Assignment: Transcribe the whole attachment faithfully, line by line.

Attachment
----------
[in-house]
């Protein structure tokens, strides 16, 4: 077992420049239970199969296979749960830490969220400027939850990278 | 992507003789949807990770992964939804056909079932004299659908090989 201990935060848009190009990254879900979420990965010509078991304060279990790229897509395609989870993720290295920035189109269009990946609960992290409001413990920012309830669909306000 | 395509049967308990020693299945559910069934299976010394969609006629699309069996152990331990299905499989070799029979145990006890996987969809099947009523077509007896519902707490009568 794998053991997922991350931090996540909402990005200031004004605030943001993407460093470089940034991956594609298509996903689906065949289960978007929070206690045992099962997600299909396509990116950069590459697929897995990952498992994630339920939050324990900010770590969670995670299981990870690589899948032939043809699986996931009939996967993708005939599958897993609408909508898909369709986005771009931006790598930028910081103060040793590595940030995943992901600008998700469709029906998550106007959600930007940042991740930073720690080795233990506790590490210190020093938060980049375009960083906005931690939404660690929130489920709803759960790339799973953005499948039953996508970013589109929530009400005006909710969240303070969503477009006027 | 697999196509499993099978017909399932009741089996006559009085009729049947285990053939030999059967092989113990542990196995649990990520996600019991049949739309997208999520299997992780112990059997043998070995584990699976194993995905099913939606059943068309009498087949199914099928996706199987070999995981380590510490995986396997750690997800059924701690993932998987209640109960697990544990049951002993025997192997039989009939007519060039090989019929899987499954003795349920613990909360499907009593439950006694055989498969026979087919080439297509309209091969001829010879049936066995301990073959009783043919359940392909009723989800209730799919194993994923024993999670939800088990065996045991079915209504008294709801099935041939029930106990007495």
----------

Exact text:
[in-house]
């Protein structure tokens, strides 16, 4: 077992420049239970199969296979749960830490969220400027939850990278 | 992507003789949807990770992964939804056909079932004299659908090989 201990935060848009190009990254879900979420990965010509078991304060279990790229897509395609989870993720290295920035189109269009990946609960992290409001413990920012309830669909306000 | 395509049967308990020693299945559910069934299976010394969609006629699309069996152990331990299905499989070799029979145990006890996987969809099947009523077509007896519902707490009568 794998053991997922991350931090996540909402990005200031004004605030943001993407460093470089940034991956594609298509996903689906065949289960978007929070206690045992099962997600299909396509990116950069590459697929897995990952498992994630339920939050324990900010770590969670995670299981990870690589899948032939043809699986996931009939996967993708005939599958897993609408909508898909369709986005771009931006790598930028910081103060040793590595940030995943992901600008998700469709029906998550106007959600930007940042991740930073720690080795233990506790590490210190020093938060980049375009960083906005931690939404660690929130489920709803759960790339799973953005499948039953996508970013589109929530009400005006909710969240303070969503477009006027 | 697999196509499993099978017909399932009741089996006559009085009729049947285990053939030999059967092989113990542990196995649990990520996600019991049949739309997208999520299997992780112990059997043998070995584990699976194993995905099913939606059943068309009498087949199914099928996706199987070999995981380590510490995986396997750690997800059924701690993932998987209640109960697990544990049951002993025997192997039989009939007519060039090989019929899987499954003795349920613990909360499907009593439950006694055989498969026979087919080439297509309209091969001829010879049936066995301990073959009783043919359940392909009723989800209730799919194993994923024993999670939800088990065996045991079915209504008294709801099935041939029930106990007495």